This chart shows you the 5 essential Major scale shapes on guitar and how to play the Major scale starting on all 12 root notes.
There’s no need to stumble on what notes to play… Get the Essential Major Scales Guitar Chart printable to motivate and guide you on your musical journey!
Other ways to practice scale intervals
For all of these exercises, you can also play them in reverse with the same fingerings as well in descending order for each scale note.
For example, in thirds, the reverse order for each scale note would be:
C, E, then, B, D, then, A, C, etc…
In descending order for each scale note would be:
E, C, then, F, D, then, G, B, etc…
You can also play them in alternating sequences between ascending and descending order. For example, ascending to descending order would be:
C, E (asc) then, F, D (desc), then E, G (asc), etc…
And also descending to ascending order would be:
E, C (desc) then, D, F (asc), then G, E (desc), etc…
Again, this is just one Major scale we’re covering here but I recommend playing in different keys for your warming up during practice.
Triad warm up exercises
You can play these in one position of the fretboard or all also across the fretboard like in these examples. You can think of these exercises as arpeggios of triad chords. Check out this post to learn the Major triad shapes on guitar.
C Major triad example
C minor triad example
C diminished triad example
Diatonic chord triads
This simply means all the triads that naturally derive on each of the scale notes within a Major scale.
For example, the diatonic chords in C Major are,
- C Major triad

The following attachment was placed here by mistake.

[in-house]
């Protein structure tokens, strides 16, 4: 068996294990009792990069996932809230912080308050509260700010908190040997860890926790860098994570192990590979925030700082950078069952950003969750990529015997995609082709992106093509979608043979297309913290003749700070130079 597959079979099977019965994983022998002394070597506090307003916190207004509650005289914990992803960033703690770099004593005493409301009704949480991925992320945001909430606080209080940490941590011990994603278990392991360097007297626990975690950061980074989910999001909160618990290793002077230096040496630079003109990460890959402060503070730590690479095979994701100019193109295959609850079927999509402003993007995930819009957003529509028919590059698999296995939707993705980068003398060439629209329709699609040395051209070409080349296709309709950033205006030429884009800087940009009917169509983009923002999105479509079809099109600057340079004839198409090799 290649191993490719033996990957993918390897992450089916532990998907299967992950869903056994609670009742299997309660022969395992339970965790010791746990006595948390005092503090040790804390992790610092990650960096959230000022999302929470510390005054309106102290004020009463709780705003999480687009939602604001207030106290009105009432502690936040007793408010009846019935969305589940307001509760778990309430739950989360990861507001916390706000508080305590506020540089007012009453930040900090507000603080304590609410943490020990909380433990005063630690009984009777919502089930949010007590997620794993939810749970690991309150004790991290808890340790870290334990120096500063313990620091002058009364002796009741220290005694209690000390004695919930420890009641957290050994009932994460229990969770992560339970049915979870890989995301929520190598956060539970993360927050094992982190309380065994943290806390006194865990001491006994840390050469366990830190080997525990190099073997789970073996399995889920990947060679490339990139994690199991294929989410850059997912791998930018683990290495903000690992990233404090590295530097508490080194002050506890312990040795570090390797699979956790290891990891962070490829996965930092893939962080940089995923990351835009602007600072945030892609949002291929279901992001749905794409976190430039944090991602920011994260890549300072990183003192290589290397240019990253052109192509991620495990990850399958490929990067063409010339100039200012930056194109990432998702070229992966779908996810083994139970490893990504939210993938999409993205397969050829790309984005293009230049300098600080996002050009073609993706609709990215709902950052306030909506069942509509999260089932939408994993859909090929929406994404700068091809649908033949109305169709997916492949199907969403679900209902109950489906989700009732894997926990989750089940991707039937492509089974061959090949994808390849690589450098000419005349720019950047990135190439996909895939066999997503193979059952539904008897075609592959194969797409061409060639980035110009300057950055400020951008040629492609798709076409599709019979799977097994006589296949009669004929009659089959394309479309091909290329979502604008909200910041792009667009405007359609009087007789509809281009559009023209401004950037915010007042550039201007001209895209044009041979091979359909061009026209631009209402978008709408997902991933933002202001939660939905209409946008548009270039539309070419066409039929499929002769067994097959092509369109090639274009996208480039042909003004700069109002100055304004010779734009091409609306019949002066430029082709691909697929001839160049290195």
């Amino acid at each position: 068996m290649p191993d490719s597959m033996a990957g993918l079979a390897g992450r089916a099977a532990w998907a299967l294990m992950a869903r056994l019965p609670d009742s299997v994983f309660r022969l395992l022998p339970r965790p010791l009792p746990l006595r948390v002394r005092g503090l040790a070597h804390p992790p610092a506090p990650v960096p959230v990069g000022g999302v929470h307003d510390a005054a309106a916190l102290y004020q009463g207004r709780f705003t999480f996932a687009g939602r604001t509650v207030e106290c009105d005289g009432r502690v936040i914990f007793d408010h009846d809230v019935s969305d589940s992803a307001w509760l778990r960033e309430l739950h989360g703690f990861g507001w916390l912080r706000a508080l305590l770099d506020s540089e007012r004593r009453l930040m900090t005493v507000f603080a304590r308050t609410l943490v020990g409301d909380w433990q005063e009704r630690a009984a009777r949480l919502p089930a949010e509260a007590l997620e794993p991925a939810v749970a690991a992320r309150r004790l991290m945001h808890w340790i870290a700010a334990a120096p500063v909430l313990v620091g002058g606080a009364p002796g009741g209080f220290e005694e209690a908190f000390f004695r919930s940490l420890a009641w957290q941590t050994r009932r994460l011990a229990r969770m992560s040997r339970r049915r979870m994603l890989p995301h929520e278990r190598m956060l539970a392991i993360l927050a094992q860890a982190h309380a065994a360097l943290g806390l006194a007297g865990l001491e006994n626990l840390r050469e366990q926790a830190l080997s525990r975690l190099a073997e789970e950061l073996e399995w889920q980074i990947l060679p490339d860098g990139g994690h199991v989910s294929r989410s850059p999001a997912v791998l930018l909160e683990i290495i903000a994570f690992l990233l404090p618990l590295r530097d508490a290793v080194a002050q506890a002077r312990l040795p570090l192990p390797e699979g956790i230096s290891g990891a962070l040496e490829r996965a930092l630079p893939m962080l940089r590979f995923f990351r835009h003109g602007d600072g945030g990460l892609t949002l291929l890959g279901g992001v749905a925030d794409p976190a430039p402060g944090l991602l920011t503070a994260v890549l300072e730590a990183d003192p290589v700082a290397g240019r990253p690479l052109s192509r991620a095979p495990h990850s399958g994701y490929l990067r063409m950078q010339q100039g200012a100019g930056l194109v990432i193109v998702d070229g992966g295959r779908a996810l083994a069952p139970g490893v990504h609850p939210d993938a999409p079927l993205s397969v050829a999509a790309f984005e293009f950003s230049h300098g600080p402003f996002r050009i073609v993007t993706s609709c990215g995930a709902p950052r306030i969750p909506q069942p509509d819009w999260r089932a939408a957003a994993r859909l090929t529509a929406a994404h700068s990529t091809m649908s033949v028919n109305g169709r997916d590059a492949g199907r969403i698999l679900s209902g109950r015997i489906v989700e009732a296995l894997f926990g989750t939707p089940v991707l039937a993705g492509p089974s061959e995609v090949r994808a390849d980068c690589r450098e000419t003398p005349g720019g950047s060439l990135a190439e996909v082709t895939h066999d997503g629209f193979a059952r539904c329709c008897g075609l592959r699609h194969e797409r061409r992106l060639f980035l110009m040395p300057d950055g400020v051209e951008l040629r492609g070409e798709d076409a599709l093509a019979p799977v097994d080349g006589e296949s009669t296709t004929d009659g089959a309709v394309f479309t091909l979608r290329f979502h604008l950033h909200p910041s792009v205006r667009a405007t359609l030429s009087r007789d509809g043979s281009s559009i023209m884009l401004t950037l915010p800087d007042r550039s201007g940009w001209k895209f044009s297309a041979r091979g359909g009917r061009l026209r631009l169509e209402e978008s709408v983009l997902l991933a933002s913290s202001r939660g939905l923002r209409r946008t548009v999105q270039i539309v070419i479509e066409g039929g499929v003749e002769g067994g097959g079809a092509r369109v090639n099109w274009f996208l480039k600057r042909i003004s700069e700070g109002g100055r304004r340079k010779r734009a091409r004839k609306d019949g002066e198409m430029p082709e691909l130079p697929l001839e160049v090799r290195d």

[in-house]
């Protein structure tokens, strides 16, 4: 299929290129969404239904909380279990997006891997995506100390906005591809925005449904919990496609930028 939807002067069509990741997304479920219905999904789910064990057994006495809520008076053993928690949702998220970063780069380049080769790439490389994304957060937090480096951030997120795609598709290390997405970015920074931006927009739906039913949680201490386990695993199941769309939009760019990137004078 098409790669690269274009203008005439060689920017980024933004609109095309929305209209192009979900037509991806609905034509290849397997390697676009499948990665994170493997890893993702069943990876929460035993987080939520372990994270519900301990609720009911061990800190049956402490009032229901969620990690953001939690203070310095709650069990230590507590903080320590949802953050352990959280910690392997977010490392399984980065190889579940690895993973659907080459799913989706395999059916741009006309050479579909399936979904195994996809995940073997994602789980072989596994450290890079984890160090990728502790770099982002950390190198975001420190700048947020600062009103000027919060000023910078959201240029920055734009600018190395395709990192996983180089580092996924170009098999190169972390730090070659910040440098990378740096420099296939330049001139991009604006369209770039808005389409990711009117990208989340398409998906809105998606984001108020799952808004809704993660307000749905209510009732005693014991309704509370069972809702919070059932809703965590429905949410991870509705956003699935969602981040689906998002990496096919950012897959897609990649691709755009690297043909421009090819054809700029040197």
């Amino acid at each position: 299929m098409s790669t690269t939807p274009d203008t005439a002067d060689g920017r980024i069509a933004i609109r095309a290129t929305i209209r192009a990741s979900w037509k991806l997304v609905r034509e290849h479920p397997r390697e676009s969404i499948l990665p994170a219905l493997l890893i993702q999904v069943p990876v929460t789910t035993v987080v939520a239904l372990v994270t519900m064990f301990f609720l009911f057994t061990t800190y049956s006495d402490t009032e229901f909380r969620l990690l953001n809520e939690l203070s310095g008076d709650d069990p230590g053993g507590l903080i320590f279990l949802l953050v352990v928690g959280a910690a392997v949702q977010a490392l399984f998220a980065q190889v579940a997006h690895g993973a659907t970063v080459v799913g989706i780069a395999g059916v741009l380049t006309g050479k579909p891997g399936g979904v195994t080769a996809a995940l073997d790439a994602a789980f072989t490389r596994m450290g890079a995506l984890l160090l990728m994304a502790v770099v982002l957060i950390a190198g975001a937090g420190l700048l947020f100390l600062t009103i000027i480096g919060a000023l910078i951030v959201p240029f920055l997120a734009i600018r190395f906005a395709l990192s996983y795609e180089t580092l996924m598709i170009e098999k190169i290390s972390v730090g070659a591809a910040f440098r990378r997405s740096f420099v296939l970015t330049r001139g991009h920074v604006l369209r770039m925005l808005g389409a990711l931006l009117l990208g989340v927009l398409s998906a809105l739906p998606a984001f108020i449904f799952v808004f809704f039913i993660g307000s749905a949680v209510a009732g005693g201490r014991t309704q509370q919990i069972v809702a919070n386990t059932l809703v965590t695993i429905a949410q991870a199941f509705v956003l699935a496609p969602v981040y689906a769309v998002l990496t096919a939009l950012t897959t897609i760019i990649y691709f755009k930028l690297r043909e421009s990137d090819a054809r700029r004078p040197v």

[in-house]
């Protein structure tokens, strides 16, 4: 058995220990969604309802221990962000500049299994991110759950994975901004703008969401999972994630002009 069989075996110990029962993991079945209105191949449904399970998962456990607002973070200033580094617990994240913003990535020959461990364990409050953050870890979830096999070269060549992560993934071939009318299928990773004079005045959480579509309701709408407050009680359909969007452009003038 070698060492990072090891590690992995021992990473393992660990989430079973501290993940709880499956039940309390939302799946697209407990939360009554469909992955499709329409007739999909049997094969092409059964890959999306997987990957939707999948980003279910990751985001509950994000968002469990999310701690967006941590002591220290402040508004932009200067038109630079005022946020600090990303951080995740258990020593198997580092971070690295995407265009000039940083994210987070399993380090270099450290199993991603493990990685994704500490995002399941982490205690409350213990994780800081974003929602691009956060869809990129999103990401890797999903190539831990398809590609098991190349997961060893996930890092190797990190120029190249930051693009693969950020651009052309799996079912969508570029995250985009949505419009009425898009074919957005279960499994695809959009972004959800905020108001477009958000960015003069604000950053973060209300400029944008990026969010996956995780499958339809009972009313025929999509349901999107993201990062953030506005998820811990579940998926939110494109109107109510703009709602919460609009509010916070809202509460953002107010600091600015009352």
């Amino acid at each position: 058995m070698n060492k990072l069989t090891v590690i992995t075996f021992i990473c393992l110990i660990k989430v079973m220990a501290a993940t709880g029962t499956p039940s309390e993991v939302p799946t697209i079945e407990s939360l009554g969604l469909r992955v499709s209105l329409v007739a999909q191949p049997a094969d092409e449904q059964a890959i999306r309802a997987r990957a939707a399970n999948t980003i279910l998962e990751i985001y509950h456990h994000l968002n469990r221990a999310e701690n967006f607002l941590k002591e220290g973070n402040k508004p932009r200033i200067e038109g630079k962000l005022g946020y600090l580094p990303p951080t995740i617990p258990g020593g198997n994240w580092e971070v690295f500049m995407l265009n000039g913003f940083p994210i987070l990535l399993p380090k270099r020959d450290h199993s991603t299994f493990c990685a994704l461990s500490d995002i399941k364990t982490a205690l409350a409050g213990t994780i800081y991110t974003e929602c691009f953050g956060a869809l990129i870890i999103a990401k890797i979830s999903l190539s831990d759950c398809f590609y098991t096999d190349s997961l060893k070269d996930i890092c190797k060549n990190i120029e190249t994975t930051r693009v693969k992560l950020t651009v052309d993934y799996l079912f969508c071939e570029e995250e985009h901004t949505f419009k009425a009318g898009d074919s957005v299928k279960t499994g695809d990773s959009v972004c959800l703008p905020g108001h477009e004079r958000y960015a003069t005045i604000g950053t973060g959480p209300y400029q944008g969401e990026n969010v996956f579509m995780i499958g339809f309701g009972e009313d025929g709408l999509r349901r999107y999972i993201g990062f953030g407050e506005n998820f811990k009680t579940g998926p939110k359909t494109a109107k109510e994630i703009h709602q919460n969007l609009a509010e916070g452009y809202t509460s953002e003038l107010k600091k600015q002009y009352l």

- D minor triad
- E minor triad
- F Major triad
- G Major triad
- A minor triad
- B diminished triad
Check out this other post to learn the related chords for all Major and minor keys.
Ascending diatonic triads
Here is an example of playing diatonic triads in the key of C Major in one position of the fretboard.
Descending diatonic triads
You can practice this diatonic triad exercise in various ways. For example, you could play each triad in descending order (5, 3, 1 instead of 1, 3, and 5) Like this:
Alternating ascending and descending triads
Another way to practice diatonic triads is by alternating the direction of each triad by playing one ascending and the next in descending order like this:
C, E, G (asc), then A, F, D (desc), then E, G, B (asc), etc…
G, E, C (desc) then D, F, A (asc), them B, G, E (desc), etc…
Triads through the circle of 5ths
Another way we can practice triads is to take the chords through all the keys using the circle of 5ths.
If you don’t know what the circle of 5ths is, it’s a chart that shows all of the available Major and relative minor keys separated by the distance of a 5th in a clockwise manner. This is the order of the 12 Major keys starting on C:
C, G, D, A, E, B, Gb, Db, Ab, Eb, Bb, and F.
We can use each of these root notes in the circle of 5ths as our framework to practice triads.
These warm up exercises using the circle of 5ths were inspired by a video from guitarist Ben Eunson. You can check out his site at beneunson.com
Major triads using the circle of 5ths
Minor triads using the circle of 5ths
This follows all the root notes of the circle of 5ths but now we’re making every chord minor: C minor, F minor, Bb minor, Eb minor, etc… Check out this post to learn the minor triad shapes on guitar.
Diminished triads using the circle of 5ths
Here also, we’re changing every chord quality to diminished while going through the circle of 5ths: C diminished, F, diminished, Bb diminished, Eb diminished, etc…
These are just one way you can play these exercises. Feel free to explore different fingerings and areas of the fretboard to practice this.
Guitar warm up exercises are beneficial at any point of your learning journey and there are many ways to challenge and develop your skills as a part of your practice routine. Although the technical aspect of playing your instrument is important, it’s beneficial to also work out music theory concepts as we covered in this post.
I personally like to write down what I’m working on during practice time to remember where I left off and where to pick up again next time. You can also do so with this practice guide to help you keep track of your practice material.
I hope you found this material helpful and gave you some good ideas for warming up on your instrument.
For other insights related to scales, check out how to practice scales on guitar.
All the best,
JG Music Lessons